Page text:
Making a Religious Free Market through Taxing the Churches

Religious organizations in America are subsidized by billions of dollars a year in uncollected taxes on property, operation, and other assets. In some areas, property taxes are strangled because much of the property is owned by absentee religious groups (the Mormons are huge into that racket, but they are not alone). And, in every city and county, churches and their properties occupy huge expanses of land, suck off the infrastructure of the state, and pay nothing or little. They are parasites. They sell a cultural product which is considered valuable by their own members, but noxious by people in other religious groups or the growing percent of the US population who does not value religion—and many of us consider it more of a public bad than a public good.

Religious groups are like any other cultural firm—strip clubs, craft stores, motocross parks, athletic clubs, private schools (yeah, that’s right… public access, no free ride for private schools, either), recording studios, etc. Indeed, religious groups can  and do compete in these other cultural markets as well. In my humble college town the only children’s basketball and football  leagues  are Christian leagues. Many churches have basketball courts, and they also have day care facilities, and other private enterprises. All housed in tax free land.  That’s unfair competition for REAL private enterprises that aren’t sucking off the teat of socialist subsidy. Gold’s Gym has to buy a facility and equipment and pay property tax, yet fundamentalist megachurches are allowed to have gyms for their members….and not pay taxes on the land or on the quid-pro arrangement granting religious members access to a private good. It’s an unfair system that costs the United States billions of dollars in tax revenue, and strangles communities, many of them struggling to maintain basic services.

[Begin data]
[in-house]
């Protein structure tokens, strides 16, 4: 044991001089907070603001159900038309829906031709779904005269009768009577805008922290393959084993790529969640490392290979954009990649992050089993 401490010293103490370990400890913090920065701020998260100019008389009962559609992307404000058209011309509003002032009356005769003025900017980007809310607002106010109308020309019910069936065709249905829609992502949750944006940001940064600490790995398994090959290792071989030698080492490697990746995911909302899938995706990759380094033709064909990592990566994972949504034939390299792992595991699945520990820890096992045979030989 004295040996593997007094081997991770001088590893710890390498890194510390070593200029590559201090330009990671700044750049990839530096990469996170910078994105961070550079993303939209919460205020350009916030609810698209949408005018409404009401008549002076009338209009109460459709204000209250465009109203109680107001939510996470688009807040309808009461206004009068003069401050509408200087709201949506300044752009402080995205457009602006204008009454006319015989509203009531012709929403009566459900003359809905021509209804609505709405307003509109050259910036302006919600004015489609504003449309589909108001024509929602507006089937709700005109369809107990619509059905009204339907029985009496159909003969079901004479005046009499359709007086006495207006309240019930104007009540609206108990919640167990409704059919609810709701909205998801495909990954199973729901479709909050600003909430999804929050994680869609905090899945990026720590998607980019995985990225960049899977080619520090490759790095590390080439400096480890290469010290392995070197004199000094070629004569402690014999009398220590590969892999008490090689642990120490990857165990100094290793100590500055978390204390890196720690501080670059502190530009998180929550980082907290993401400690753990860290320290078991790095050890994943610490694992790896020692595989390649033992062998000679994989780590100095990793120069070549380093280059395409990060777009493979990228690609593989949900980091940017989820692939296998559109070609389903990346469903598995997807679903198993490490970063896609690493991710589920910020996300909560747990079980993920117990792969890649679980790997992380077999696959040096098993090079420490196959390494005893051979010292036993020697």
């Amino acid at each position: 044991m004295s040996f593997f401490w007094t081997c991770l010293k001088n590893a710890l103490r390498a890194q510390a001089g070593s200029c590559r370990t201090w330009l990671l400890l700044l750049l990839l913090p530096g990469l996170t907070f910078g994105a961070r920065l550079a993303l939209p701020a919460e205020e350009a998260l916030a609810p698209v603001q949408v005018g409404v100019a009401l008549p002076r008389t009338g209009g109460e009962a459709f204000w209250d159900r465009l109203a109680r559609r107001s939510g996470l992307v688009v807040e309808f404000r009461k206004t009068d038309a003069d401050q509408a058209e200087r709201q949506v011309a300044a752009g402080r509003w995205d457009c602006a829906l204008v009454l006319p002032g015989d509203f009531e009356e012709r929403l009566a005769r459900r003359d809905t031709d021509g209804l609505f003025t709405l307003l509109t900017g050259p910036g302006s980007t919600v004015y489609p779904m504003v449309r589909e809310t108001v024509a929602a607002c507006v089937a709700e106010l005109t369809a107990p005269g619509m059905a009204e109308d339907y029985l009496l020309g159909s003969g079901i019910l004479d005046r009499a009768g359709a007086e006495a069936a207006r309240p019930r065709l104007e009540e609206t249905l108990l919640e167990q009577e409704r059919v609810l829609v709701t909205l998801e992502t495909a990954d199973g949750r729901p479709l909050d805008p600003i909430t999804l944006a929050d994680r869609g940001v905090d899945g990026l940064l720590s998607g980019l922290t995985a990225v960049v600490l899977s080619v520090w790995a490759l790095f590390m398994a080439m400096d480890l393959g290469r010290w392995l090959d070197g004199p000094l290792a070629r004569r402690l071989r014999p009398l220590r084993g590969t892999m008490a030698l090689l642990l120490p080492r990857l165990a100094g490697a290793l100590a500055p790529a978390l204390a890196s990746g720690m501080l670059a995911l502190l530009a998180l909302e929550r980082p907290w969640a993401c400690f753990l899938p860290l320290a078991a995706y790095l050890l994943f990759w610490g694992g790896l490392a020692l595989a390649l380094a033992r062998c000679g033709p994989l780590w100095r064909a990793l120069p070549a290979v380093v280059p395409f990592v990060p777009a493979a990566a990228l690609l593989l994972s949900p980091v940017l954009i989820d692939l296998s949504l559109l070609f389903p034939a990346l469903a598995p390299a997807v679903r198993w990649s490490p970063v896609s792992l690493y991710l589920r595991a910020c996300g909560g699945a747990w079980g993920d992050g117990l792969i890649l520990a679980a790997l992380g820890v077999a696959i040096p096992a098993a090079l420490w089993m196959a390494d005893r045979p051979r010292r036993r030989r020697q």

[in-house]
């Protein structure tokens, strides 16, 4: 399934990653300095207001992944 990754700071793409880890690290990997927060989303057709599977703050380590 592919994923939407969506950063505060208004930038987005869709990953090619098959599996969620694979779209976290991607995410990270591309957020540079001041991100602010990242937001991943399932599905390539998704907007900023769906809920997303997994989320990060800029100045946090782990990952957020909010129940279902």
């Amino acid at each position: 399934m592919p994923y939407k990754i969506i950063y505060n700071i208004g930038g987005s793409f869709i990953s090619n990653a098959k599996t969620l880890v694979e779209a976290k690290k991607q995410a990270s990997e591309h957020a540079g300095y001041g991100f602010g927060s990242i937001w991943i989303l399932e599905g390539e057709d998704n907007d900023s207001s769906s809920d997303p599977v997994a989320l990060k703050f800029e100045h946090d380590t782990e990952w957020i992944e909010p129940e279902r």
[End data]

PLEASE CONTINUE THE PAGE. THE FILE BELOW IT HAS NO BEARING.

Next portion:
All religious property and product should be taxed, the same as art, music, food, or any other cultural good.

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